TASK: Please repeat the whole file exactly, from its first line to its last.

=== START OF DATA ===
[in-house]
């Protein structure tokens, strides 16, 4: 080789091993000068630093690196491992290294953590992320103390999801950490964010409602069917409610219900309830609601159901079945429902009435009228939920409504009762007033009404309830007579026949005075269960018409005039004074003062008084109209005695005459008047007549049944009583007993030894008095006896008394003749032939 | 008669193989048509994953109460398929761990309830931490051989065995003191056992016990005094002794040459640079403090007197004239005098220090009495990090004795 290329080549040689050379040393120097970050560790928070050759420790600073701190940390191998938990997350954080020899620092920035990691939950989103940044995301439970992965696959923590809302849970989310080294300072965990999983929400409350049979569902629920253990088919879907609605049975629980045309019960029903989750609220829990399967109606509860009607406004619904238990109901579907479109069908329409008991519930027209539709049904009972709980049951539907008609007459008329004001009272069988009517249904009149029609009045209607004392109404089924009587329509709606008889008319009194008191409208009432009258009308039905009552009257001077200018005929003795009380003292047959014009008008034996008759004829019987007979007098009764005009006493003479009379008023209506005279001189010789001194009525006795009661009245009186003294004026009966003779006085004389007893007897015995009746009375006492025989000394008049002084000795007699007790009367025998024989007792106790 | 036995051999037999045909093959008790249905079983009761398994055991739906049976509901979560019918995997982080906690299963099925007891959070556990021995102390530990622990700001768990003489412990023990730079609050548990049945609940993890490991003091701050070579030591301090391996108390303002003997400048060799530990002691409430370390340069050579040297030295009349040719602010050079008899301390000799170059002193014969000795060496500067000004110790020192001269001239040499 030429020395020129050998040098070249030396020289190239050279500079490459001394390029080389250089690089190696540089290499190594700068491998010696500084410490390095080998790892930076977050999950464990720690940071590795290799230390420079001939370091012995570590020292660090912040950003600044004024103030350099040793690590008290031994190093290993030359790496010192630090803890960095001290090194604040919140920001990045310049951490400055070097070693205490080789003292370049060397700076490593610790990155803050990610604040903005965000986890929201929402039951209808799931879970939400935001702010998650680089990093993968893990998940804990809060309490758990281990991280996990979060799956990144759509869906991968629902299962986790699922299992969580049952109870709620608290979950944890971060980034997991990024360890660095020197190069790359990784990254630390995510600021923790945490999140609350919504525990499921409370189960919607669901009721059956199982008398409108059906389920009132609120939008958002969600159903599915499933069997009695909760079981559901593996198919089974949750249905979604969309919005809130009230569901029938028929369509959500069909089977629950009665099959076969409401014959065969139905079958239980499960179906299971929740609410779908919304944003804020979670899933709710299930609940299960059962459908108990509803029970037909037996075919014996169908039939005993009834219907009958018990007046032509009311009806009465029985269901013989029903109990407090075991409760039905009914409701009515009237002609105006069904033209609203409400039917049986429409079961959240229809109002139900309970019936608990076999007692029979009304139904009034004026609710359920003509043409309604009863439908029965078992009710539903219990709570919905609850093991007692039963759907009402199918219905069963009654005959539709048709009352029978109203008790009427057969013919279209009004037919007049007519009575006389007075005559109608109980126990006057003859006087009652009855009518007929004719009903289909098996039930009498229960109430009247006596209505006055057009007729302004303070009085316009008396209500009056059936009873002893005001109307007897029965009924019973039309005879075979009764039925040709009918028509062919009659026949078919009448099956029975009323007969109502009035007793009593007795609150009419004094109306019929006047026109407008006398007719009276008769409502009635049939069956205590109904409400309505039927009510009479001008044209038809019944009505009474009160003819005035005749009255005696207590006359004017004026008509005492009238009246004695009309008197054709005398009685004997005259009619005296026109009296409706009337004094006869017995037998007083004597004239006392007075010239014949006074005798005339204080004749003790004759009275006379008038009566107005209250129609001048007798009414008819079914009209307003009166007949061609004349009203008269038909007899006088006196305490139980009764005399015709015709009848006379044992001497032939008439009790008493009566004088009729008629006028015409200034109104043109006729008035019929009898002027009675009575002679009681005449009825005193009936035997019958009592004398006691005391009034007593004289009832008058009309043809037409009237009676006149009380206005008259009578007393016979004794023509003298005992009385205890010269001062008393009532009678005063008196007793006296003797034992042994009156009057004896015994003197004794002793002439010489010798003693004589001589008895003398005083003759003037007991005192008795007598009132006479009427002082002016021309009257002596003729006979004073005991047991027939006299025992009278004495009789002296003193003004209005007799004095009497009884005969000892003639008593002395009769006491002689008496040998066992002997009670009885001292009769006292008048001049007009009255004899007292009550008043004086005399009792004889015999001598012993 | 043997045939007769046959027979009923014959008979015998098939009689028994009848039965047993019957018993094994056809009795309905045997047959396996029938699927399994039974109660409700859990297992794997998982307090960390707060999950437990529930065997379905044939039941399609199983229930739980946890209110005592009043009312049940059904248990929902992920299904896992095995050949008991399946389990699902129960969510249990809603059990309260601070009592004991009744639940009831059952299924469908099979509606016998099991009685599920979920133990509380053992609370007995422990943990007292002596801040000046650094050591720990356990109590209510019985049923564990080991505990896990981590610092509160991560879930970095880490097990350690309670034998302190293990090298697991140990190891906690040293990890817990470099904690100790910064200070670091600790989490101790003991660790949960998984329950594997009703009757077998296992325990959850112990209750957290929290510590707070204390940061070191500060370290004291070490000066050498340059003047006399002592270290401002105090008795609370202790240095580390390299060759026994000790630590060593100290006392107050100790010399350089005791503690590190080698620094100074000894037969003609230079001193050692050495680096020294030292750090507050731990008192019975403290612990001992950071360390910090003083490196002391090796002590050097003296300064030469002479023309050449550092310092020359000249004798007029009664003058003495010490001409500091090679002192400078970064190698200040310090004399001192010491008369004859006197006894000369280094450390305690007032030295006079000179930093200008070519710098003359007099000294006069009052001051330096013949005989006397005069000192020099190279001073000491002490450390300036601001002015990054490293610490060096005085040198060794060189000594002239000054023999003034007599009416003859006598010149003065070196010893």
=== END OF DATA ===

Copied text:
[in-house]
């Protein structure tokens, strides 16, 4: 080789091993000068630093690196491992290294953590992320103390999801950490964010409602069917409610219900309830609601159901079945429902009435009228939920409504009762007033009404309830007579026949005075269960018409005039004074003062008084109209005695005459008047007549049944009583007993030894008095006896008394003749032939 | 008669193989048509994953109460398929761990309830931490051989065995003191056992016990005094002794040459640079403090007197004239005098220090009495990090004795 290329080549040689050379040393120097970050560790928070050759420790600073701190940390191998938990997350954080020899620092920035990691939950989103940044995301439970992965696959923590809302849970989310080294300072965990999983929400409350049979569902629920253990088919879907609605049975629980045309019960029903989750609220829990399967109606509860009607406004619904238990109901579907479109069908329409008991519930027209539709049904009972709980049951539907008609007459008329004001009272069988009517249904009149029609009045209607004392109404089924009587329509709606008889008319009194008191409208009432009258009308039905009552009257001077200018005929003795009380003292047959014009008008034996008759004829019987007979007098009764005009006493003479009379008023209506005279001189010789001194009525006795009661009245009186003294004026009966003779006085004389007893007897015995009746009375006492025989000394008049002084000795007699007790009367025998024989007792106790 | 036995051999037999045909093959008790249905079983009761398994055991739906049976509901979560019918995997982080906690299963099925007891959070556990021995102390530990622990700001768990003489412990023990730079609050548990049945609940993890490991003091701050070579030591301090391996108390303002003997400048060799530990002691409430370390340069050579040297030295009349040719602010050079008899301390000799170059002193014969000795060496500067000004110790020192001269001239040499 030429020395020129050998040098070249030396020289190239050279500079490459001394390029080389250089690089190696540089290499190594700068491998010696500084410490390095080998790892930076977050999950464990720690940071590795290799230390420079001939370091012995570590020292660090912040950003600044004024103030350099040793690590008290031994190093290993030359790496010192630090803890960095001290090194604040919140920001990045310049951490400055070097070693205490080789003292370049060397700076490593610790990155803050990610604040903005965000986890929201929402039951209808799931879970939400935001702010998650680089990093993968893990998940804990809060309490758990281990991280996990979060799956990144759509869906991968629902299962986790699922299992969580049952109870709620608290979950944890971060980034997991990024360890660095020197190069790359990784990254630390995510600021923790945490999140609350919504525990499921409370189960919607669901009721059956199982008398409108059906389920009132609120939008958002969600159903599915499933069997009695909760079981559901593996198919089974949750249905979604969309919005809130009230569901029938028929369509959500069909089977629950009665099959076969409401014959065969139905079958239980499960179906299971929740609410779908919304944003804020979670899933709710299930609940299960059962459908108990509803029970037909037996075919014996169908039939005993009834219907009958018990007046032509009311009806009465029985269901013989029903109990407090075991409760039905009914409701009515009237002609105006069904033209609203409400039917049986429409079961959240229809109002139900309970019936608990076999007692029979009304139904009034004026609710359920003509043409309604009863439908029965078992009710539903219990709570919905609850093991007692039963759907009402199918219905069963009654005959539709048709009352029978109203008790009427057969013919279209009004037919007049007519009575006389007075005559109608109980126990006057003859006087009652009855009518007929004719009903289909098996039930009498229960109430009247006596209505006055057009007729302004303070009085316009008396209500009056059936009873002893005001109307007897029965009924019973039309005879075979009764039925040709009918028509062919009659026949078919009448099956029975009323007969109502009035007793009593007795609150009419004094109306019929006047026109407008006398007719009276008769409502009635049939069956205590109904409400309505039927009510009479001008044209038809019944009505009474009160003819005035005749009255005696207590006359004017004026008509005492009238009246004695009309008197054709005398009685004997005259009619005296026109009296409706009337004094006869017995037998007083004597004239006392007075010239014949006074005798005339204080004749003790004759009275006379008038009566107005209250129609001048007798009414008819079914009209307003009166007949061609004349009203008269038909007899006088006196305490139980009764005399015709015709009848006379044992001497032939008439009790008493009566004088009729008629006028015409200034109104043109006729008035019929009898002027009675009575002679009681005449009825005193009936035997019958009592004398006691005391009034007593004289009832008058009309043809037409009237009676006149009380206005008259009578007393016979004794023509003298005992009385205890010269001062008393009532009678005063008196007793006296003797034992042994009156009057004896015994003197004794002793002439010489010798003693004589001589008895003398005083003759003037007991005192008795007598009132006479009427002082002016021309009257002596003729006979004073005991047991027939006299025992009278004495009789002296003193003004209005007799004095009497009884005969000892003639008593002395009769006491002689008496040998066992002997009670009885001292009769006292008048001049007009009255004899007292009550008043004086005399009792004889015999001598012993 | 043997045939007769046959027979009923014959008979015998098939009689028994009848039965047993019957018993094994056809009795309905045997047959396996029938699927399994039974109660409700859990297992794997998982307090960390707060999950437990529930065997379905044939039941399609199983229930739980946890209110005592009043009312049940059904248990929902992920299904896992095995050949008991399946389990699902129960969510249990809603059990309260601070009592004991009744639940009831059952299924469908099979509606016998099991009685599920979920133990509380053992609370007995422990943990007292002596801040000046650094050591720990356990109590209510019985049923564990080991505990896990981590610092509160991560879930970095880490097990350690309670034998302190293990090298697991140990190891906690040293990890817990470099904690100790910064200070670091600790989490101790003991660790949960998984329950594997009703009757077998296992325990959850112990209750957290929290510590707070204390940061070191500060370290004291070490000066050498340059003047006399002592270290401002105090008795609370202790240095580390390299060759026994000790630590060593100290006392107050100790010399350089005791503690590190080698620094100074000894037969003609230079001193050692050495680096020294030292750090507050731990008192019975403290612990001992950071360390910090003083490196002391090796002590050097003296300064030469002479023309050449550092310092020359000249004798007029009664003058003495010490001409500091090679002192400078970064190698200040310090004399001192010491008369004859006197006894000369280094450390305690007032030295006079000179930093200008070519710098003359007099000294006069009052001051330096013949005989006397005069000192020099190279001073000491002490450390300036601001002015990054490293610490060096005085040198060794060189000594002239000054023999003034007599009416003859006598010149003065070196010893």